What Will Happen If We Leave?
This is a guest post by Negah Rahmani, the writer can be contacted here.
The August 9th cover of Time Magazine with the portrait of 18-year-old Aisha has ruffled a few feathers, and rightly so. The magazine’s subtext “what happens if we leave Afghanistan” leaves little guessing room as to where they stand in regards to the war efforts.
I can’t imagine anyone who will not be touched and outraged by Aisha’s plight. However, the story of Aisha is neither unique nor recent. Horrendous experiences like that of Aisha’s are reported on a regular basis where Afghanistan is constantly being ranked as one of the worst places to be a woman.
The use of the burqa-clad Afghan woman as part of the war propaganda has been much contested. It’s hard to believe that nine years later and the images like that of Aisha are still being used to persuade public opinion and justify the U.S occupation. The current cover asks no questions and instead states boldly that atrocities like this will happen if WE, the West, leave Afghanistan. This forms part of a much larger and outrageously orientalist media discourse on the topic. The point that the cover is making in short is this: we, the white man need to rescue these Afghan women from the cruelty of Afghan men. The image of Afghan women have been used, and overused, for far too long as a propaganda tool to justify the ‘liberation’ of Afghans by the coalition forces and it is sad and frustrating to see that Time has continued the trend. And I guess the simplest analysis is that this DID happen while WE were there.
As Michael Scheuer states in a recent article for the Diplomat, winning in Afghanistan was never more than finding Osama Bin Laden and stamping out the Al Qaeda stronghold in the country. In fact U.S’s initial attempts to bargain with Taliban to handover Bin Laden and their consequent partnership with the Northern Alliance and Pakistan, all with deplorable record of women’s rights abuses, sums up how much of a priority women’s rights was and has been in the war effort.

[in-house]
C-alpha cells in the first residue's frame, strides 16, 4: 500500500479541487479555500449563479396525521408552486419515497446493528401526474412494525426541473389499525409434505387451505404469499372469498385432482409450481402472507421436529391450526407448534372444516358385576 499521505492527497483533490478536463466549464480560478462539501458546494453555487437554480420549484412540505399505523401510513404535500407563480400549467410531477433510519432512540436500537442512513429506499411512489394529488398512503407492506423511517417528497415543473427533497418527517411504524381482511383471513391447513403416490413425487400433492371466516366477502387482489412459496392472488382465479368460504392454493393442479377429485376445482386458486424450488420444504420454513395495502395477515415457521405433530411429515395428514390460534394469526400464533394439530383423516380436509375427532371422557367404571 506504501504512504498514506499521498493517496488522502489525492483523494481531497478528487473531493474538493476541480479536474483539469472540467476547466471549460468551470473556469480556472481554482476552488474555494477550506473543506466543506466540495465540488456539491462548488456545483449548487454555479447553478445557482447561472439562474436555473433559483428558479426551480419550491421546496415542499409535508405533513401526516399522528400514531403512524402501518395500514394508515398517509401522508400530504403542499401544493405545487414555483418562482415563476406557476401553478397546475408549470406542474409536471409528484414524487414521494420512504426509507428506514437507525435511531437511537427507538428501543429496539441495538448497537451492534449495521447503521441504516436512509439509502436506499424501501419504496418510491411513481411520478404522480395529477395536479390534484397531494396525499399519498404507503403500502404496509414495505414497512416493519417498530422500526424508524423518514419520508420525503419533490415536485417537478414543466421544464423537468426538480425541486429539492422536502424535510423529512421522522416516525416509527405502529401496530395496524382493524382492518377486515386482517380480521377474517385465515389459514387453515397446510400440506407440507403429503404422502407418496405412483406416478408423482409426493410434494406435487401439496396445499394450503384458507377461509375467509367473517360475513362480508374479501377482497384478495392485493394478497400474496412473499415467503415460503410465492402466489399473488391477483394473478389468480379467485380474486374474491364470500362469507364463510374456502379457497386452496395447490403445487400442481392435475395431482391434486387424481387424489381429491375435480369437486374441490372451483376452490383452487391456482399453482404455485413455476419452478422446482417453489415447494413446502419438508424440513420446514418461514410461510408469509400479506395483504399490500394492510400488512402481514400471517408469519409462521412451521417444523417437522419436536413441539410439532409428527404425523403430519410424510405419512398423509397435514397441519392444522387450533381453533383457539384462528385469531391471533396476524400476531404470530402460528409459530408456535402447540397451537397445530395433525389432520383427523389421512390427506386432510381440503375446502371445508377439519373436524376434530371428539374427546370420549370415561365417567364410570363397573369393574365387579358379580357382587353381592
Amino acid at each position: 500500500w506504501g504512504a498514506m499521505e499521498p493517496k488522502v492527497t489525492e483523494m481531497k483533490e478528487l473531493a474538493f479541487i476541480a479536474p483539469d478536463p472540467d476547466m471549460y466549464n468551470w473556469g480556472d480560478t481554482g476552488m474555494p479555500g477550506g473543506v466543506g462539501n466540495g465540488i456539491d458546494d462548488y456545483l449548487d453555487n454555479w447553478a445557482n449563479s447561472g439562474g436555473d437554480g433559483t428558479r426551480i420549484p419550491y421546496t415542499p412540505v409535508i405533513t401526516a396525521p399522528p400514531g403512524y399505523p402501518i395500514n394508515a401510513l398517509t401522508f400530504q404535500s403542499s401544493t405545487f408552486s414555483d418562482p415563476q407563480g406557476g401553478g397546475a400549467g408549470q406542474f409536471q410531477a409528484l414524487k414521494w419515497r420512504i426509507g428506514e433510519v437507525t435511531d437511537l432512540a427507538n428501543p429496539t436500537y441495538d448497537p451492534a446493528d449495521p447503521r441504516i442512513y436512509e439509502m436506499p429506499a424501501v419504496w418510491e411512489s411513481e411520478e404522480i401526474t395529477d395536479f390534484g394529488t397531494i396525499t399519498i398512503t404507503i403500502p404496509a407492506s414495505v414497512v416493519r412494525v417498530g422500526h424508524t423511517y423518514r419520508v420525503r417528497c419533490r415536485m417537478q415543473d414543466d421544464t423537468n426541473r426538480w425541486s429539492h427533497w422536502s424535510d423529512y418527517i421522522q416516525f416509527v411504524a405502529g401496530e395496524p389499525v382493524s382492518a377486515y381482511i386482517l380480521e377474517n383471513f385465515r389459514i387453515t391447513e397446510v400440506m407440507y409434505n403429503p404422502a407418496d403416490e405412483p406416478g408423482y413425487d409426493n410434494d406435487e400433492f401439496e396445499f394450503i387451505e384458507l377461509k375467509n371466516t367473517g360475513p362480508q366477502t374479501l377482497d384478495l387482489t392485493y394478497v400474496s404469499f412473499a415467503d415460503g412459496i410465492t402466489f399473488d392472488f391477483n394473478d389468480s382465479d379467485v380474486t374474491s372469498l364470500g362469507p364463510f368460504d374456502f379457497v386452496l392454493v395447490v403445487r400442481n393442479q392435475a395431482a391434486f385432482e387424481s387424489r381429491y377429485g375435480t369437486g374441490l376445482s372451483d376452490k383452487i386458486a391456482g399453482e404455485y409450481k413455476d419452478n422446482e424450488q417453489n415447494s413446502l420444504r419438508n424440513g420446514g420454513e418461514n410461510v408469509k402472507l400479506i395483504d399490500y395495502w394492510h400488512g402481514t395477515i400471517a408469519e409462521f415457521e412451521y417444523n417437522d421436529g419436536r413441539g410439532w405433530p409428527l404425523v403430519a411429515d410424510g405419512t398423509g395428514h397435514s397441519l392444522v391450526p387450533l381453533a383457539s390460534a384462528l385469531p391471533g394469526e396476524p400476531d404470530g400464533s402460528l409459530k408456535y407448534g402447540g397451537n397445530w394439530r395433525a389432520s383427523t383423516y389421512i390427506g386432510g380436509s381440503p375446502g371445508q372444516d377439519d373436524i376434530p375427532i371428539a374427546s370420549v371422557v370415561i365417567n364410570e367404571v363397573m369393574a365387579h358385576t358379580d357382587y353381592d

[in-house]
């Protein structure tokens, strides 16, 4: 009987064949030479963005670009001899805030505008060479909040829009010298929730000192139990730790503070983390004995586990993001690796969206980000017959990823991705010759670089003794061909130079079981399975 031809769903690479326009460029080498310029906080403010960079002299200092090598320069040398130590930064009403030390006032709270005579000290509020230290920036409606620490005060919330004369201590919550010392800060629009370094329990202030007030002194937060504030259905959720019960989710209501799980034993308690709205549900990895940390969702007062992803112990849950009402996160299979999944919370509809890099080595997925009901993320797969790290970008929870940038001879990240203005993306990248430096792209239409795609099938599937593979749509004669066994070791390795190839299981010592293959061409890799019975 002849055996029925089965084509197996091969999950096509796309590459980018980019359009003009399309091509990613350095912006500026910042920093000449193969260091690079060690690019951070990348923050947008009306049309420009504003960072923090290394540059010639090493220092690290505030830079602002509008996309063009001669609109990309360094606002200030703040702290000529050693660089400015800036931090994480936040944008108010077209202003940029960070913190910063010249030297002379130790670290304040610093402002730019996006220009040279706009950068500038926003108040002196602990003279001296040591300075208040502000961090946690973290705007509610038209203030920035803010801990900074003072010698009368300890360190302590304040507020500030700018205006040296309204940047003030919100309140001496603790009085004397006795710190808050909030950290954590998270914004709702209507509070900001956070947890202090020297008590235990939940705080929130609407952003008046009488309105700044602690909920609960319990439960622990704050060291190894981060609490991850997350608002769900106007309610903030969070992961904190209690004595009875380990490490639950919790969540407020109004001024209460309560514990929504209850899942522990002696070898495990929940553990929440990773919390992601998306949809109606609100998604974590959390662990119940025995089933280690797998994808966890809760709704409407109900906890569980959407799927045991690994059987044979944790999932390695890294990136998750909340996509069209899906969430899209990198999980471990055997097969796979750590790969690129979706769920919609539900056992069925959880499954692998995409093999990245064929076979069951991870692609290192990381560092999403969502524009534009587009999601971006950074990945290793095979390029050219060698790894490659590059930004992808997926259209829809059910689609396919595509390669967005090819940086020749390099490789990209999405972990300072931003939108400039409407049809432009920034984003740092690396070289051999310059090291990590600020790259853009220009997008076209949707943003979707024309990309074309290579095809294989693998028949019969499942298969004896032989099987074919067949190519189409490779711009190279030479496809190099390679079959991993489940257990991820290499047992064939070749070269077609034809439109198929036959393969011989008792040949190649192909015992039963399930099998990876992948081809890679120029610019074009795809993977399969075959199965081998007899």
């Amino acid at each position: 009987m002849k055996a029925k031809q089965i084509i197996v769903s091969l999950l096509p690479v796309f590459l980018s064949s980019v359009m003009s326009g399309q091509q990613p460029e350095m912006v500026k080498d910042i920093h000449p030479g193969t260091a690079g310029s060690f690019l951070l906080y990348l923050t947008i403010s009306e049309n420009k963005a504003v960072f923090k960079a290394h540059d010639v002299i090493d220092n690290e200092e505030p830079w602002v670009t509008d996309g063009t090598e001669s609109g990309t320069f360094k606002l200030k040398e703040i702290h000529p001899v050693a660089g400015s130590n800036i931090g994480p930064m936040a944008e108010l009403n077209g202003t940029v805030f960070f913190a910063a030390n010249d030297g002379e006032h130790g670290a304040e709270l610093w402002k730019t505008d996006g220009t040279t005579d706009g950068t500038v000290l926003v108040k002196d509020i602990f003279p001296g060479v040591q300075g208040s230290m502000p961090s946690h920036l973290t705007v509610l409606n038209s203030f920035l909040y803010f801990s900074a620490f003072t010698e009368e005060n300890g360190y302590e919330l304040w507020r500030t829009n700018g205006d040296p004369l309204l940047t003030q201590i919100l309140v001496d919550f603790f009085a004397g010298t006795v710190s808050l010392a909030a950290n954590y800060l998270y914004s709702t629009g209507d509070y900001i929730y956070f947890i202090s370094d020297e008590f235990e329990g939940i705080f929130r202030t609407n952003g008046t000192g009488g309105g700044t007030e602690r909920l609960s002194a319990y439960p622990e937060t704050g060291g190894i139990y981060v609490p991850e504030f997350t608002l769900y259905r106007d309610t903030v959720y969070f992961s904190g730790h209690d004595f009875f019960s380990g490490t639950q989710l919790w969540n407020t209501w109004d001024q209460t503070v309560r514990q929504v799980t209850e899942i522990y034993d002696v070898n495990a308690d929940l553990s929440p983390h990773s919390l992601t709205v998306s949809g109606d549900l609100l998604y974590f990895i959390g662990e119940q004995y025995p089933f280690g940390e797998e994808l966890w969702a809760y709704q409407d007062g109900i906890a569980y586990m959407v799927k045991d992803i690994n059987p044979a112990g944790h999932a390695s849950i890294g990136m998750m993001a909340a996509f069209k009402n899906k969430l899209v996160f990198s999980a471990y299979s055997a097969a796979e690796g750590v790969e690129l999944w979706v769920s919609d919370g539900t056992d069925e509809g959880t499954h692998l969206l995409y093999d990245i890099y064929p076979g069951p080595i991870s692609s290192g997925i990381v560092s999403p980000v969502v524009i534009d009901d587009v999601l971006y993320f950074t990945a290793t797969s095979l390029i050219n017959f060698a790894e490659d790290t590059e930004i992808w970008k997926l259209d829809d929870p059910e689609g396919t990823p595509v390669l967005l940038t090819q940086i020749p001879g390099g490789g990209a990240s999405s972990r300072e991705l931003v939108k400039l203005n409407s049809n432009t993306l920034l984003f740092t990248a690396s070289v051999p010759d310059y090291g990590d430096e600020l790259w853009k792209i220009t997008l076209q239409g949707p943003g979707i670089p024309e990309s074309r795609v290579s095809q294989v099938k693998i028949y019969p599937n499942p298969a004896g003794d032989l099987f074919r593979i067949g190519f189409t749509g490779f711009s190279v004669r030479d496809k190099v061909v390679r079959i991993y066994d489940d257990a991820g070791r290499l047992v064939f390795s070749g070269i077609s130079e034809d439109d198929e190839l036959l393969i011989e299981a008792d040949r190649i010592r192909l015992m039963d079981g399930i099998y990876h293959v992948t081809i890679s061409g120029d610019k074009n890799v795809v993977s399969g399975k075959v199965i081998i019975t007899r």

Besides the image on the cover, the article itself has some inherent flaws. The article uses photographs of women like Fawzia Koofi, the former Deputy speaker for parliament and Mozhadah Jamalzadah a young Afghan-Canadian woman who has returned to start an Oprah-style talk show in Kabul. Aryn Baker tries to paint a picture of Kabul as a city of opportunities and possibilities for women like Jamalzadah. The only problem is that these women form a minority within a minority. The elites from Kabul are a world away from their counterparts in the provinces. Jamalzadah with her bright blonde hair and western attire will seem foreign to women in Badakhshan, Helmand and Herat. This is the mistake that has been repeated in Afghanistan time and time again. Kabul is not Afghanistan. The ideology and experiences of Kabul’s elites are not shared with the rest of the country. It is not indicative of what Afghanistan is as a country and who the Afghans are as a people. This was the issue when Queen Soraya and King Aminullah tried to modernise the country in the 1920’s and has been repeated in the 60’s, 80’s and again now. Afghanistan needs to be understood for the diverse mishmash of cultures, tribes, traditions, histories, identities and mentalities that it is. The lives of women in Kabul, especially the urban elite, are dictated by different circumstances and social codes than what women face all over the country. Examples such as Koofi are not relevant and rarely do the changes made in Kabul have an impact in the provinces.